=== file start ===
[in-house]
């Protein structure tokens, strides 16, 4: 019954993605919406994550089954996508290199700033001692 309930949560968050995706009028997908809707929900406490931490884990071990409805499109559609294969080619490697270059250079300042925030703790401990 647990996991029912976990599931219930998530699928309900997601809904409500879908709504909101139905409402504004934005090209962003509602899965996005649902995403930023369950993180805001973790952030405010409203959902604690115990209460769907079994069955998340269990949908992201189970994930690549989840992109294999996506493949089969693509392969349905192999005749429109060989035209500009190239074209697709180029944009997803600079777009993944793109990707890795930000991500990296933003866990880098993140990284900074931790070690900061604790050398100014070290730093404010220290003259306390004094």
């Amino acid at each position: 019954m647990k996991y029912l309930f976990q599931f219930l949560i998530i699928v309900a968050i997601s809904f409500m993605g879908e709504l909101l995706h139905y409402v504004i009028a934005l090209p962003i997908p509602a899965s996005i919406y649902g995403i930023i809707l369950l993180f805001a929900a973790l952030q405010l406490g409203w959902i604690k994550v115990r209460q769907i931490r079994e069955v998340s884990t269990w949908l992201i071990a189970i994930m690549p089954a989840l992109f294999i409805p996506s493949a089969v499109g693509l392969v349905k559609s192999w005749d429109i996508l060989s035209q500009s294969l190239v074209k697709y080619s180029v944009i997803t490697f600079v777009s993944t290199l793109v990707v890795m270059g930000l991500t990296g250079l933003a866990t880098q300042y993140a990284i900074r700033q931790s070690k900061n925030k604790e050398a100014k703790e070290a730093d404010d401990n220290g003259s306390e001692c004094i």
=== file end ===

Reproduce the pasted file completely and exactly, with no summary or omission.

[in-house]
């Protein structure tokens, strides 16, 4: 019954993605919406994550089954996508290199700033001692 309930949560968050995706009028997908809707929900406490931490884990071990409805499109559609294969080619490697270059250079300042925030703790401990 647990996991029912976990599931219930998530699928309900997601809904409500879908709504909101139905409402504004934005090209962003509602899965996005649902995403930023369950993180805001973790952030405010409203959902604690115990209460769907079994069955998340269990949908992201189970994930690549989840992109294999996506493949089969693509392969349905192999005749429109060989035209500009190239074209697709180029944009997803600079777009993944793109990707890795930000991500990296933003866990880098993140990284900074931790070690900061604790050398100014070290730093404010220290003259306390004094």
């Amino acid at each position: 019954m647990k996991y029912l309930f976990q599931f219930l949560i998530i699928v309900a968050i997601s809904f409500m993605g879908e709504l909101l995706h139905y409402v504004i009028a934005l090209p962003i997908p509602a899965s996005i919406y649902g995403i930023i809707l369950l993180f805001a929900a973790l952030q405010l406490g409203w959902i604690k994550v115990r209460q769907i931490r079994e069955v998340s884990t269990w949908l992201i071990a189970i994930m690549p089954a989840l992109f294999i409805p996506s493949a089969v499109g693509l392969v349905k559609s192999w005749d429109i996508l060989s035209q500009s294969l190239v074209k697709y080619s180029v944009i997803t490697f600079v777009s993944t290199l793109v990707v890795m270059g930000l991500t990296g250079l933003a866990t880098q300042y993140a990284i900074r700033q931790s070690k900061n925030k604790e050398a100014k703790e070290a730093d404010d401990n220290g003259s306390e001692c004094i």